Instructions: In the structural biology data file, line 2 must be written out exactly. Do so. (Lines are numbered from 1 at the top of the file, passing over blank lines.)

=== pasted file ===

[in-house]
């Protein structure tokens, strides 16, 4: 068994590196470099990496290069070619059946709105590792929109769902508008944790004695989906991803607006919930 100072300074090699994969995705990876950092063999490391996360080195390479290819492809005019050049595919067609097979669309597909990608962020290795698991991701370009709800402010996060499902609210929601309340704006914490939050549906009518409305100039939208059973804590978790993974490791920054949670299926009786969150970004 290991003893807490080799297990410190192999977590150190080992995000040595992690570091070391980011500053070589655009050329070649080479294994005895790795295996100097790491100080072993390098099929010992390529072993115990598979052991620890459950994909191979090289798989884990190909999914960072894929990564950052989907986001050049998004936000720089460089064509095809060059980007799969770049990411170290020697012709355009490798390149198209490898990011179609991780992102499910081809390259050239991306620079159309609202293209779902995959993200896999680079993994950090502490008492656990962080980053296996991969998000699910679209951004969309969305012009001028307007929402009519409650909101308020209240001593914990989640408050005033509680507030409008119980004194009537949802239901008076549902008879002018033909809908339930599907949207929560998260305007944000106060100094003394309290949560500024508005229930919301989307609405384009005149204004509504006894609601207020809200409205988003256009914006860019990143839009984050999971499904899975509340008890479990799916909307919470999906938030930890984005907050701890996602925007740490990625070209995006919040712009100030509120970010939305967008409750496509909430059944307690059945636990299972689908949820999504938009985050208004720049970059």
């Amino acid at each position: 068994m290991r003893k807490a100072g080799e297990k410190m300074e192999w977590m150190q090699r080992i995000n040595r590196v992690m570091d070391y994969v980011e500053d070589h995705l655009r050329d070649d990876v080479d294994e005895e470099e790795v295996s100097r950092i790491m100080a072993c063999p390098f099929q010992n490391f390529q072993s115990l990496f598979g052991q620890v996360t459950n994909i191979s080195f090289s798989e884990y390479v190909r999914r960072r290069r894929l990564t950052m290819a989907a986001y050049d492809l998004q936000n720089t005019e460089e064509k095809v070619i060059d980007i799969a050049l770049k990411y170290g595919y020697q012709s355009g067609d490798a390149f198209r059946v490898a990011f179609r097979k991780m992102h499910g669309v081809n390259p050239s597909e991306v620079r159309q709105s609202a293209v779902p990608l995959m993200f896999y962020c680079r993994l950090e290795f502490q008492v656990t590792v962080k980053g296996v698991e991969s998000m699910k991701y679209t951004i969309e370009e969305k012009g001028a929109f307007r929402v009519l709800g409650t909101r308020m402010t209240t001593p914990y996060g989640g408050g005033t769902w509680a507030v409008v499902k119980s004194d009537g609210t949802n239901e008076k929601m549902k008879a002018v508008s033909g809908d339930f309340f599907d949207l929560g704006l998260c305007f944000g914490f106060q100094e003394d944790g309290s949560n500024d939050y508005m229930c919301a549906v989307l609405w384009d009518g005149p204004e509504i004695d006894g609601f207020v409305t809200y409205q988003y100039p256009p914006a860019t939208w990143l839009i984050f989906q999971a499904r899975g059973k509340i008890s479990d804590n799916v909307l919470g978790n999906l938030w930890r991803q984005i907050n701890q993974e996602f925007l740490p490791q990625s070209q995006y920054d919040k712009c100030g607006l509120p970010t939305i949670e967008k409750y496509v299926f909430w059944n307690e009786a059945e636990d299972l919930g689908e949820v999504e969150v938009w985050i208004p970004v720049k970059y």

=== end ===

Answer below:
């Protein structure tokens, strides 16, 4: 068994590196470099990496290069070619059946709105590792929109769902508008944790004695989906991803607006919930 100072300074090699994969995705990876950092063999490391996360080195390479290819492809005019050049595919067609097979669309597909990608962020290795698991991701370009709800402010996060499902609210929601309340704006914490939050549906009518409305100039939208059973804590978790993974490791920054949670299926009786969150970004 290991003893807490080799297990410190192999977590150190080992995000040595992690570091070391980011500053070589655009050329070649080479294994005895790795295996100097790491100080072993390098099929010992390529072993115990598979052991620890459950994909191979090289798989884990190909999914960072894929990564950052989907986001050049998004936000720089460089064509095809060059980007799969770049990411170290020697012709355009490798390149198209490898990011179609991780992102499910081809390259050239991306620079159309609202293209779902995959993200896999680079993994950090502490008492656990962080980053296996991969998000699910679209951004969309969305012009001028307007929402009519409650909101308020209240001593914990989640408050005033509680507030409008119980004194009537949802239901008076549902008879002018033909809908339930599907949207929560998260305007944000106060100094003394309290949560500024508005229930919301989307609405384009005149204004509504006894609601207020809200409205988003256009914006860019990143839009984050999971499904899975509340008890479990799916909307919470999906938030930890984005907050701890996602925007740490990625070209995006919040712009100030509120970010939305967008409750496509909430059944307690059945636990299972689908949820999504938009985050208004720049970059």